And 40 percent lower power usage, too. But other browsers get similar results with ad blockers.
You might run an ad blocker in your browser to cut website clutter and keep companies from tracking you online. But the ad-blocking Brave browser has another reason to intervene: to free up memory and preserve your battery life.
Detailed tests comparing Brave to Google's dominant Chrome browser, with and without the Adblock Plus and uBlock Origin ad-blocking extensions, show that blocking ads can help reduce browsers' ever-heavier use of precious computer memory on ad-heavy sites. Brave cuts memory use by 33 percent to 66 percent compared with ordinary Chrome, the company said Friday.
Memory is a precious resource on laptops and phones, critical to everything a device does. As browsers have increased in power, becoming full-fledged software foundations instead of just vessels for digital documents, memory usage has soared. But browsers are getting more assertive about displaying websites in ways that are good for those of us looking at them, not necessarily those publishing them.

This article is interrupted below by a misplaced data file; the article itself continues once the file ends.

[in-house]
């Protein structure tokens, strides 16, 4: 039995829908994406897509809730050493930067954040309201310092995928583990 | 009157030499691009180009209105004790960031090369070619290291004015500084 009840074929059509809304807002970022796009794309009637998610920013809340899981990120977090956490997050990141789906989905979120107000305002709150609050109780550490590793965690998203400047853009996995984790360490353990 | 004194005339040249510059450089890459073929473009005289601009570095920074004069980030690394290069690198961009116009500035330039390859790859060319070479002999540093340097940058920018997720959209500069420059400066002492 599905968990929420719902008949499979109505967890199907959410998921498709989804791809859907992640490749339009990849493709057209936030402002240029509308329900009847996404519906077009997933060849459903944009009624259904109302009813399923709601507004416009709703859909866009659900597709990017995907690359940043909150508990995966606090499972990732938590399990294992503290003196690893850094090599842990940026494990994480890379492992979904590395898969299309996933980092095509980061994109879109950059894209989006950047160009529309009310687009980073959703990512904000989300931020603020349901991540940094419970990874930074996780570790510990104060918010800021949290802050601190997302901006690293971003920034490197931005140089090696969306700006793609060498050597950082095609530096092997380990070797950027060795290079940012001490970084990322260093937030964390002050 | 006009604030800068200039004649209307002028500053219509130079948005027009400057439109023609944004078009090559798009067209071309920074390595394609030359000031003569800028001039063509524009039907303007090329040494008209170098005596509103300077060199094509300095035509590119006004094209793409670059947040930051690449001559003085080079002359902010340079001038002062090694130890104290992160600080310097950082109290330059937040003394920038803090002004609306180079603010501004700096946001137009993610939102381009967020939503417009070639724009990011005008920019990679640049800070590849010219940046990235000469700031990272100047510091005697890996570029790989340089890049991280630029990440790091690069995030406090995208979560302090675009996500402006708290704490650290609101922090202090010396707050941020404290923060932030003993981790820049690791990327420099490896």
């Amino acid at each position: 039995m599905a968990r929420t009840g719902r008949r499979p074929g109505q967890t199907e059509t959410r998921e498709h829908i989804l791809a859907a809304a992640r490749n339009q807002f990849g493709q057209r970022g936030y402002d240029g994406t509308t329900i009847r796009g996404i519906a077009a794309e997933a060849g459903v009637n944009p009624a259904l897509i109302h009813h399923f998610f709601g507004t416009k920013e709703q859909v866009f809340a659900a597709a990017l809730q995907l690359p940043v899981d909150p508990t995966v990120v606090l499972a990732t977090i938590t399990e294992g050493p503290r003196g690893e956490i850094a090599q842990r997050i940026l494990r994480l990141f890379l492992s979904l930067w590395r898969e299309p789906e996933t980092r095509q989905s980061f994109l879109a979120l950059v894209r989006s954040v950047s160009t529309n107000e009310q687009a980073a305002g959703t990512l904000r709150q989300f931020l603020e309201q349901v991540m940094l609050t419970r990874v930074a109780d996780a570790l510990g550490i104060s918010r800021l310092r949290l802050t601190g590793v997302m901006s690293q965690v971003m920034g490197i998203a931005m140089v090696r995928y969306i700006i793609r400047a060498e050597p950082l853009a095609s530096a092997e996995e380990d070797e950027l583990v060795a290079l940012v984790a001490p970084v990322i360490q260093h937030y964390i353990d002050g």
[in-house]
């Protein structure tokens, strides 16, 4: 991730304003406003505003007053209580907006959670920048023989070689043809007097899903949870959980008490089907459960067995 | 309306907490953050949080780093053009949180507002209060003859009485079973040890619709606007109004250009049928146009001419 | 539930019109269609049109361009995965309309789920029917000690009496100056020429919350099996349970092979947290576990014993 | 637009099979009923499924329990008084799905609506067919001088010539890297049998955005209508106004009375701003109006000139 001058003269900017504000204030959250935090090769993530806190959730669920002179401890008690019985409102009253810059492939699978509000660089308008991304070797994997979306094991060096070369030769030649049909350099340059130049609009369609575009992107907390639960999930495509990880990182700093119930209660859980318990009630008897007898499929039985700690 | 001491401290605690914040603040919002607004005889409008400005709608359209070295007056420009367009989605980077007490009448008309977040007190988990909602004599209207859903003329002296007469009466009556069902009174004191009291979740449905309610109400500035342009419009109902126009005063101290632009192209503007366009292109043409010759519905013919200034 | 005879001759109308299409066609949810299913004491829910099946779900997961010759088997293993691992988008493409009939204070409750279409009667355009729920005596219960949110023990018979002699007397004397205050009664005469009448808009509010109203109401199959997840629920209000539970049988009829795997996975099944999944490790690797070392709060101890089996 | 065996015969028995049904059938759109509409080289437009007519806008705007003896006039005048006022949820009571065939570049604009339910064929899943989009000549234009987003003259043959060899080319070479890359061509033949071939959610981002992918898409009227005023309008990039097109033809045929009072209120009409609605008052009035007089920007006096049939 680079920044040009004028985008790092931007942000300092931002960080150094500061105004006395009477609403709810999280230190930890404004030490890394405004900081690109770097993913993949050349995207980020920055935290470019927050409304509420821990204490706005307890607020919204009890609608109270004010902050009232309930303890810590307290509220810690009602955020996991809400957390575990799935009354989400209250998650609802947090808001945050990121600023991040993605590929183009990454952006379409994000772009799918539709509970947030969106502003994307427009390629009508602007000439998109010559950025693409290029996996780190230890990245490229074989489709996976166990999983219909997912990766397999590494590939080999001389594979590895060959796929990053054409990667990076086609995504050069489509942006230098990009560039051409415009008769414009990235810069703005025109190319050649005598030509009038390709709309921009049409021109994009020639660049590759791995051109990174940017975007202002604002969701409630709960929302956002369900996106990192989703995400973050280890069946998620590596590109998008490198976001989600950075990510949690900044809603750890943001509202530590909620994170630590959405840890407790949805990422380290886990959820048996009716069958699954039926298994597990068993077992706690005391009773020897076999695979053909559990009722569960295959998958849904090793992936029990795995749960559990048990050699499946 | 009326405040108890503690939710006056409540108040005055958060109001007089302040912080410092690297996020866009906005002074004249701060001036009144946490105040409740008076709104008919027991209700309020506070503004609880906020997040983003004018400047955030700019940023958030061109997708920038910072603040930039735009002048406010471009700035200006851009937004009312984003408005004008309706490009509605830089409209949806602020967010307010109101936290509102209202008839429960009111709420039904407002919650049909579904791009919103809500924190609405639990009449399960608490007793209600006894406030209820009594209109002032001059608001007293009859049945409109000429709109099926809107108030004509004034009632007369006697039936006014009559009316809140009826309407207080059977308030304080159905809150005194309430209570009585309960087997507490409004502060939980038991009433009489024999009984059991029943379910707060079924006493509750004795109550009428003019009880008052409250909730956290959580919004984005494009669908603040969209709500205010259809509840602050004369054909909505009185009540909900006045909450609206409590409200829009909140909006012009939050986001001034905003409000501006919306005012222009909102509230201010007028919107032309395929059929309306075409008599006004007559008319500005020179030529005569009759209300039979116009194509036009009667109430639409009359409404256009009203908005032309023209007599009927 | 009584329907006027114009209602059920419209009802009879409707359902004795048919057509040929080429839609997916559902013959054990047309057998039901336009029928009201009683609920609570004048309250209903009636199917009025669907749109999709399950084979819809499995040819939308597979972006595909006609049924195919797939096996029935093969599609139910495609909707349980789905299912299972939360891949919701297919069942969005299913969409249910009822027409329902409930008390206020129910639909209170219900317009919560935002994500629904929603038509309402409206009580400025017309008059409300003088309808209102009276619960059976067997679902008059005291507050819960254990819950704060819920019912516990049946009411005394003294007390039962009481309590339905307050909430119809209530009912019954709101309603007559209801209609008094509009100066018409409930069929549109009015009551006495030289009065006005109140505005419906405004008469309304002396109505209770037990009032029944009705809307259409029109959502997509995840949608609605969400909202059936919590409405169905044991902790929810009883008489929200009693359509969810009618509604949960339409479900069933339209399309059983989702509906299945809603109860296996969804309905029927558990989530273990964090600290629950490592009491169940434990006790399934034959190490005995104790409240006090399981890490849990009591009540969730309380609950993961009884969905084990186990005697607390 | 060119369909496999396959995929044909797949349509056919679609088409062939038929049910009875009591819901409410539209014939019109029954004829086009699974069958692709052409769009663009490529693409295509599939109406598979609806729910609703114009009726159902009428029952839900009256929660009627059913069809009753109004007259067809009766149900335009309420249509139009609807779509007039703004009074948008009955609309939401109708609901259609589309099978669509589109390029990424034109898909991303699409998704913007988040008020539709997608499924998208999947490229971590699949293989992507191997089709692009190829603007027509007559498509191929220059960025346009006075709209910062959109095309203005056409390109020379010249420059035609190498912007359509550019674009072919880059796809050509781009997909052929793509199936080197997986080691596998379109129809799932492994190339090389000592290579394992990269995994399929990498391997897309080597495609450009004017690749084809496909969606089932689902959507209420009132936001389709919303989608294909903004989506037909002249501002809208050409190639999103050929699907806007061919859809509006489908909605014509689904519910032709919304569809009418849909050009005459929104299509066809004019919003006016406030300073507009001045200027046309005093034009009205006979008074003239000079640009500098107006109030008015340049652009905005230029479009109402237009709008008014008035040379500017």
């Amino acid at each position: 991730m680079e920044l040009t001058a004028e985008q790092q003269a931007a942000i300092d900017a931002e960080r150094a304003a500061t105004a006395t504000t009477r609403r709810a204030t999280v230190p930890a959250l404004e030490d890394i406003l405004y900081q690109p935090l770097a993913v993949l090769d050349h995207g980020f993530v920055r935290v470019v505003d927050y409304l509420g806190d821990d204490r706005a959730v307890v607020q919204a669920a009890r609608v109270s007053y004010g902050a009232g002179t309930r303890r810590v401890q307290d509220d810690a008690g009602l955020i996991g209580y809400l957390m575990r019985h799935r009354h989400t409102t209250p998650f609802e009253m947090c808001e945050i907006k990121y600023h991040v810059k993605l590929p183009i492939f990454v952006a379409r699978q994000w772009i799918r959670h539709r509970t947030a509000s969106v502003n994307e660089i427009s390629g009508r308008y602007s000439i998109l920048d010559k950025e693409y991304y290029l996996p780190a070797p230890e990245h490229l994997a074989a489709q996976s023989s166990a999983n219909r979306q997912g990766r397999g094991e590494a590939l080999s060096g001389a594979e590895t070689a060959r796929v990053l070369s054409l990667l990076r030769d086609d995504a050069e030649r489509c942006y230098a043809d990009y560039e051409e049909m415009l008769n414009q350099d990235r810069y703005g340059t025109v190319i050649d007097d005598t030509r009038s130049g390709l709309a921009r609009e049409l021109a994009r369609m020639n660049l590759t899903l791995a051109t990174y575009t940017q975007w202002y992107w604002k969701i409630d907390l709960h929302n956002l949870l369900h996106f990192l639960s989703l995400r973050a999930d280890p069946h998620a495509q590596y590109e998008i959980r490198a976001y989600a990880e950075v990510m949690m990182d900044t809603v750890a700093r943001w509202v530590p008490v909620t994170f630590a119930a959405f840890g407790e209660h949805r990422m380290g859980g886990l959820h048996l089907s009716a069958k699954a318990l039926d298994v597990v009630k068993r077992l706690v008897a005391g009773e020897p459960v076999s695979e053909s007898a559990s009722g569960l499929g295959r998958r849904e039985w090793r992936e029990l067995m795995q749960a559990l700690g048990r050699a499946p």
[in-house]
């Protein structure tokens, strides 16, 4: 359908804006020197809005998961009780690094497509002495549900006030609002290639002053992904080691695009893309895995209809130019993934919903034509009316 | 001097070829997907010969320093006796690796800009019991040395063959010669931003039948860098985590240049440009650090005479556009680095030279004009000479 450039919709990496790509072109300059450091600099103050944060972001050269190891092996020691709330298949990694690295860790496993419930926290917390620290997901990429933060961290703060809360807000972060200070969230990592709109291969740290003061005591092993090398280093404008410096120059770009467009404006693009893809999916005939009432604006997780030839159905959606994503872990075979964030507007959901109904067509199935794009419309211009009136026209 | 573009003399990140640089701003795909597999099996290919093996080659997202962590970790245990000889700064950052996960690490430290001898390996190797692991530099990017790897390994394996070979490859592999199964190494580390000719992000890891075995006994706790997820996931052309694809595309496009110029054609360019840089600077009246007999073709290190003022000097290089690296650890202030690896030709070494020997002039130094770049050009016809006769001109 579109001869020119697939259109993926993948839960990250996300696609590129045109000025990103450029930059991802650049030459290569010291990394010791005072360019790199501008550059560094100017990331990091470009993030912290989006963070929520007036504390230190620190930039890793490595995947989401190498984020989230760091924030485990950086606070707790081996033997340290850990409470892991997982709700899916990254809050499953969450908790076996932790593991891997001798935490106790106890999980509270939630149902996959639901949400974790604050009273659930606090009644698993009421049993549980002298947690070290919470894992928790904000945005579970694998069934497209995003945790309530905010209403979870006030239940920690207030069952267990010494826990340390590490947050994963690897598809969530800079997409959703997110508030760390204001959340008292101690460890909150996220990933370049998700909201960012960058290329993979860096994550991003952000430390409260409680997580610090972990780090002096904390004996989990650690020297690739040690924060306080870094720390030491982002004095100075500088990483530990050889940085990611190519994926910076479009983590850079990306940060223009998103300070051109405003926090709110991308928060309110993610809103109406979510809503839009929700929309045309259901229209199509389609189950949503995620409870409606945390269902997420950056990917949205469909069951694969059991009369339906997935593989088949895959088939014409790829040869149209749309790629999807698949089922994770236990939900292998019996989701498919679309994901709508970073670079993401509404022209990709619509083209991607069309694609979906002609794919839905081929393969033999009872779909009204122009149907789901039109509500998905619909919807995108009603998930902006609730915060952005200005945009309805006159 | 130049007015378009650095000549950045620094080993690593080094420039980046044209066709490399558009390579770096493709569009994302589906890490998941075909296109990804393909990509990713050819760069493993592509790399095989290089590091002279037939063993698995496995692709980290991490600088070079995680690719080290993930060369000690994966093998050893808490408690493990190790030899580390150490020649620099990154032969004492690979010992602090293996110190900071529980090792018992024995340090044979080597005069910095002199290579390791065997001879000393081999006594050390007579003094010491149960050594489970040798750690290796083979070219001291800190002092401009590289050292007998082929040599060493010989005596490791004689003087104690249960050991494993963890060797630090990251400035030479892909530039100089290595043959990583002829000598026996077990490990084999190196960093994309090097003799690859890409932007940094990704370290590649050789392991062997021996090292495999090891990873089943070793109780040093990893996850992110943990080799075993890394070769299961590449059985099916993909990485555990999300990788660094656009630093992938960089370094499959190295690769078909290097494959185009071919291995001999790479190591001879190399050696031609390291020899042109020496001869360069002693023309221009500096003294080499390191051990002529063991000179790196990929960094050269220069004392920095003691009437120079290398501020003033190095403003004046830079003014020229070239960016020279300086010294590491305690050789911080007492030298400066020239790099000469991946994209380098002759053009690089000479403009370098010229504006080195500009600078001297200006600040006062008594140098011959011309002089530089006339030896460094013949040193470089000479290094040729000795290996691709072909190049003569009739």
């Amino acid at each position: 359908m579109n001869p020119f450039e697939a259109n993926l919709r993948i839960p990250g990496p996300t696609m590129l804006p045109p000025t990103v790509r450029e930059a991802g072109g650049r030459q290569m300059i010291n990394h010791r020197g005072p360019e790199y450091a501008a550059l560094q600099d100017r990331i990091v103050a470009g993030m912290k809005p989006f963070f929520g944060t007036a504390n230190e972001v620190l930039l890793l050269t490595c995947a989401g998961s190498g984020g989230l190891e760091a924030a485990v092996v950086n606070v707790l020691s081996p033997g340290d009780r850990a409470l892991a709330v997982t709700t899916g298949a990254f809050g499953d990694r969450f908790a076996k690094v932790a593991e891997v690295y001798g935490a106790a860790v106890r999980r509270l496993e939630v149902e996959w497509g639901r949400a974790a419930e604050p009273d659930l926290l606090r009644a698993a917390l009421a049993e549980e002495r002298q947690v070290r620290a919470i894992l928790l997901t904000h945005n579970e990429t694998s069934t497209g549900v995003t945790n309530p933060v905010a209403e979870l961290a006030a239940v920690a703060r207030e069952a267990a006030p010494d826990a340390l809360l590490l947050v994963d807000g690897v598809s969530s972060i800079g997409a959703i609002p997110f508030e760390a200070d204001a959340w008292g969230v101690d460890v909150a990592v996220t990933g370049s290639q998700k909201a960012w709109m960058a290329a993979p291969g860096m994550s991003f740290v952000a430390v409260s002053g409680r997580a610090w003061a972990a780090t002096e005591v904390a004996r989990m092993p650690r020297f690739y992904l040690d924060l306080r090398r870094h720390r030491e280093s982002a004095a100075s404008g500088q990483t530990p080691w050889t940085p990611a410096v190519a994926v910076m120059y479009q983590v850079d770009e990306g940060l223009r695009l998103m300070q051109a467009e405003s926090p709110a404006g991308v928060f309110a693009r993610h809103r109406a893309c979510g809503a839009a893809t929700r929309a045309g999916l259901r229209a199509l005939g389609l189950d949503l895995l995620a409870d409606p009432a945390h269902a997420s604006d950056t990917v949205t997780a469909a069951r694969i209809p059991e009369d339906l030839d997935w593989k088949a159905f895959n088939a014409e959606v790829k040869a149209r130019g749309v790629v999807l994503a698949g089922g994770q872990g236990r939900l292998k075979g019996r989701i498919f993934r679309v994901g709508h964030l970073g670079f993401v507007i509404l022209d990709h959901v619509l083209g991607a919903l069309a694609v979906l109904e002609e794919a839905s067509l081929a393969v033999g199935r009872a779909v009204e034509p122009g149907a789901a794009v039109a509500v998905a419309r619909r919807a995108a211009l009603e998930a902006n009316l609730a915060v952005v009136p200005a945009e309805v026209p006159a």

Reader mode, tracking protection and ad blocking are some examples of browsers taking more control. Ad blocking helps not just with memory use, but also with power consumption, Brave has found.
"The primary savings come from blocking resource-hungry ads and trackers that popular sites are teeming with, especially news ones," Brave Chief Scientist Ben Livshits told CNET in an exclusive interview. "In our research, we show that Brave consumes 40 percent less battery than popular browsers like Chrome, Edge and Firefox thanks to a combination of bandwidth savings and lower CPU pressure."